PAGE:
Palestine is divided into several strata with each representing the towns, cities, villages, and refugee camps in the 16 governorates (muhafazat). Palestine is also divided into "counting areas," or clusters, with each containing a number of units (ranging from 140 to 160 units in each cluster). The number of families in each cluster designates the size of that cluster. The 2017 census provides detailed data on the families as well as detailed maps showing every housing unit in each cluster. Today, he total number of clusters in Palestine is 7294.

PSR sampling process goes through three stages (1) randomly selecting population locations (clusters) using probability proportionate to size; (2) randomly selecting households from the population locations using updated maps; (3) selecting a person who is 18 years or older from among the persons in the house using Kiesh tables' method. The sample should be self-weighting, but we do make sure that the age groups we obtain are similar to those in the society using data from the Palestinian Central Bureau of Statistics. Reweighing is done if necessary.

A sample of 120 to 127 clusters is randomly selected using probability proportionate to size. Clusters are organized according to size (number of families), geographic location (West Bank-Gaza Strip), and type of locality (urban, rural, and refugee camps) in order to insure representation of all strata and clusters of all sizes. After selecting the cluster samples in the West Bank and the Gaza Strip, 10 homes are selected in each cluster using systemic sampling. Total size of the sample is 1270 adults. The third stage in the sampling process occurs inside the house. Using Kish table, PSR fieldworkers select an adult (over 18 years of age) from among the adults in the house for the interview. Interviewees are assured of complete confidentiality before starting the interview.

Since the sample is a multistage one, two components constitute the variance in the estimates: the within-cluster variation and variation among clusters. We reduce the within-cluster variation by increasing the sample size selected from each cluster. By increasing the number of clusters selected, the error resulting due to variation among clusters is reduced. Among-cluster variation constitutes the biggest source of sampling error, while the error resulting from the within-cluster variation is negligible relative to the one among clusters. Hence, in this case the margin of error is dependent on the number of clusters considered in the survey. The number of clusters (120) and the number of households in each cell (10) ensure a maximum 3% sampling error.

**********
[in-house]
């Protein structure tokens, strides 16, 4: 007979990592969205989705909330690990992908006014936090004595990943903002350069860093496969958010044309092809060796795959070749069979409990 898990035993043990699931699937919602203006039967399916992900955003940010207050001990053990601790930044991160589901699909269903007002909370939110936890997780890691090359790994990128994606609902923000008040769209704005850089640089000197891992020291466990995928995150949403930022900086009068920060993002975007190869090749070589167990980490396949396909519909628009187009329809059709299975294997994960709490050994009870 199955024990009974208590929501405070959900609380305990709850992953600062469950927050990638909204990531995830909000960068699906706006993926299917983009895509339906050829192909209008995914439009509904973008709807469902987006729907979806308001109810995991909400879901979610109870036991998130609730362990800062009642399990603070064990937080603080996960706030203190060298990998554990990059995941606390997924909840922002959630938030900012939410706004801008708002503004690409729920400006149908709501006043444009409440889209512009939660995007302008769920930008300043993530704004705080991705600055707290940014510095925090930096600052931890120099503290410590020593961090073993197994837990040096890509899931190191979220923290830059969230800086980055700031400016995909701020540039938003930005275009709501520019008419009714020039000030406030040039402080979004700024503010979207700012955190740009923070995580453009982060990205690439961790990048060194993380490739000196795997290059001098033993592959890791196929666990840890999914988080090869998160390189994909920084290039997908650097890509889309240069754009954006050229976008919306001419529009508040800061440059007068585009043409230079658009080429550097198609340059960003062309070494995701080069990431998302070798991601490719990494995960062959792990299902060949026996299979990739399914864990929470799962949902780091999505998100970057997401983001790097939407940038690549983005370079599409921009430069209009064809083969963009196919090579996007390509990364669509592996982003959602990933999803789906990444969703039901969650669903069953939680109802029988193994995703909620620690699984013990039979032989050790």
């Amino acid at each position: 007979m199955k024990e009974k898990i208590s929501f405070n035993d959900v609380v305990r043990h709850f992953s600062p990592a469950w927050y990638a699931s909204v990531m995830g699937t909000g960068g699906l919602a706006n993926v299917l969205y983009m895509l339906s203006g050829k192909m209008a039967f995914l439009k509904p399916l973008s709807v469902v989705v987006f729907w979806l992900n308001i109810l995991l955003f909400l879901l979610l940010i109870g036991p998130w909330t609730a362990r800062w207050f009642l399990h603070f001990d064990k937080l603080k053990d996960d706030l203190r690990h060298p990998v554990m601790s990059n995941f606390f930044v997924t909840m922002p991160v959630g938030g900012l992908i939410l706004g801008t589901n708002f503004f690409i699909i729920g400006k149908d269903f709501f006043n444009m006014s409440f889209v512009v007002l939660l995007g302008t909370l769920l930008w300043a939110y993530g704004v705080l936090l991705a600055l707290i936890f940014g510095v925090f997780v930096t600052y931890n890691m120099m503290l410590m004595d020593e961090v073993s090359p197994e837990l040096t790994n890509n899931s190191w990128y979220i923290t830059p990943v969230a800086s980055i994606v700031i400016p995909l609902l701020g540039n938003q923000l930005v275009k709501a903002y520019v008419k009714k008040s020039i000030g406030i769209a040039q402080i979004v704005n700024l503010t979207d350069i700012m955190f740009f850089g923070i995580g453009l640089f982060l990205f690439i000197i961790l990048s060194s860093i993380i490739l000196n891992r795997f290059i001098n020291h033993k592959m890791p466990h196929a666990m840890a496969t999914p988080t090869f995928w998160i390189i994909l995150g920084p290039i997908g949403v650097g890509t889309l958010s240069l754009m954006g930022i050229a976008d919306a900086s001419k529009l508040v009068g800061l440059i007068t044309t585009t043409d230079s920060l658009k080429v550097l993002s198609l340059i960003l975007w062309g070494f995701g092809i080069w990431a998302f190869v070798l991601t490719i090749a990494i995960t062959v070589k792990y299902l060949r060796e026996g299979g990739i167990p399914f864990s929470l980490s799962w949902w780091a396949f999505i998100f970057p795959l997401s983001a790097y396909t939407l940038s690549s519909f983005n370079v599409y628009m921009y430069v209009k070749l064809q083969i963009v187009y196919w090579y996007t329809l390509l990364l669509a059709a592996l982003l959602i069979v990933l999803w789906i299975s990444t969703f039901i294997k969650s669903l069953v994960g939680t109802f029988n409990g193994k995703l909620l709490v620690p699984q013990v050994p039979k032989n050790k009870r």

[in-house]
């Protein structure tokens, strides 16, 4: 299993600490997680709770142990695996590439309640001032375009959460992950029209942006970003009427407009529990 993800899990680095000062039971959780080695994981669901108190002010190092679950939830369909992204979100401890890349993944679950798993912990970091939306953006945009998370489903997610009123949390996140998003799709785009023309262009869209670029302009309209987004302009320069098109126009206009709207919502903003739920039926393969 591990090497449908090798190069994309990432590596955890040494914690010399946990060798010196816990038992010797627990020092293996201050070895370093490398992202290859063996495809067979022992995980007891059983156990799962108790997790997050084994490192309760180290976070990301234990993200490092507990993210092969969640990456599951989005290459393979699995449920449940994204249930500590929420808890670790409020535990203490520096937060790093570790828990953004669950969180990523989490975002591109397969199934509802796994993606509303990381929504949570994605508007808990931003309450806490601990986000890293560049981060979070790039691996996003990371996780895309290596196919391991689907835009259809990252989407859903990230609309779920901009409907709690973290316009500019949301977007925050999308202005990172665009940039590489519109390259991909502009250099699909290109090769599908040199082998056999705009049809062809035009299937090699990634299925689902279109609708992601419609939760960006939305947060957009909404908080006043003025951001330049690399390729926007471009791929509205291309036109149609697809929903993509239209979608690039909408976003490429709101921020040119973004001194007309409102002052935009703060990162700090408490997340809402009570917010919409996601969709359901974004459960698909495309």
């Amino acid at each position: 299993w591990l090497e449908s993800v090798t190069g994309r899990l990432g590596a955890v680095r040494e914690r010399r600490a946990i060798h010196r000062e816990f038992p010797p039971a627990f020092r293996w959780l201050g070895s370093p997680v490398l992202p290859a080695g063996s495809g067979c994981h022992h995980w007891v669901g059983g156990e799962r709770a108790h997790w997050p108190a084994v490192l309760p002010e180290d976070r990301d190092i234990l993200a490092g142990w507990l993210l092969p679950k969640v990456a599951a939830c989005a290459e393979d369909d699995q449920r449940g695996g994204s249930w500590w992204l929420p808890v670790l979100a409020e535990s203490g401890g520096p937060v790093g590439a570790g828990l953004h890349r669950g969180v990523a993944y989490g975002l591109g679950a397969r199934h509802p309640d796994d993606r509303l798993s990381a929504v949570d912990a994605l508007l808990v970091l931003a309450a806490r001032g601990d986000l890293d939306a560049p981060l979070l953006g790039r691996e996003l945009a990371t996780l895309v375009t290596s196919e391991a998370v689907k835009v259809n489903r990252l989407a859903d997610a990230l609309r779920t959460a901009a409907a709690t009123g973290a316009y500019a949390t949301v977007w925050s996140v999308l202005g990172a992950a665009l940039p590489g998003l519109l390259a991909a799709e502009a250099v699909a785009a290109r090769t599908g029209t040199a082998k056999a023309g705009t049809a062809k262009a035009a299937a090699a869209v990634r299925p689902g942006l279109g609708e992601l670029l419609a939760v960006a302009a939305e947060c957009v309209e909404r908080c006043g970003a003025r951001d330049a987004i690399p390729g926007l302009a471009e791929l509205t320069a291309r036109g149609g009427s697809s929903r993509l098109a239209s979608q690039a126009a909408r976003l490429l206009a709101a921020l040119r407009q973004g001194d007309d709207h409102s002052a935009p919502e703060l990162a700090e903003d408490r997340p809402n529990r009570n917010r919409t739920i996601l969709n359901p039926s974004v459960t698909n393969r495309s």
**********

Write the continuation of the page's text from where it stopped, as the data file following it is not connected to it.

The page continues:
Our non-response rate ranges between 9% to 15%. The non-response rate is calculated based on the number of household rejections and the number of persons not willing to complete the questionnaire relative to the total sample. In order to prevent errors caused by non-response, we have used over the years three methods: (1) rigorous training of fieldworkers; (2) pilot testing the questionnaire before going to the field; and (3) quality control measures to test the reliability and suitability of fieldworkers. Fieldwork live monitoring and tracking through GPS and real-time reporting contribute to our quality control assurance.

In order to encourage respondents to talk freely, we assure them of complete anonymity. Respondents do not give their names and filled questionnaires are filed electronically immediately. It is not possible to trace a specific questionnaire to a certain respondent. All interviews are entered using tablets equipped with GPS and wifi. 

In order to maximize the chances to enter all homes in the sample and to add another significant layer of quality control, two fieldworkers, a male and a female or two females, conduct every interview. A monitor is assigned to every two to three data collection teams and four coordinators remain in the field and in constant contact with all monitors during data collection. At least two data collectors must be present for each interview and in about 30% of the interviews, two data collectors and one monitor are present. By this method we double the cost of fieldwork, but we also overcome social difficulties that may prevent a male/female from entering a home that does not have males/females at the time of interview. In doing so, we significantly reduce the respondents’ rejection rote.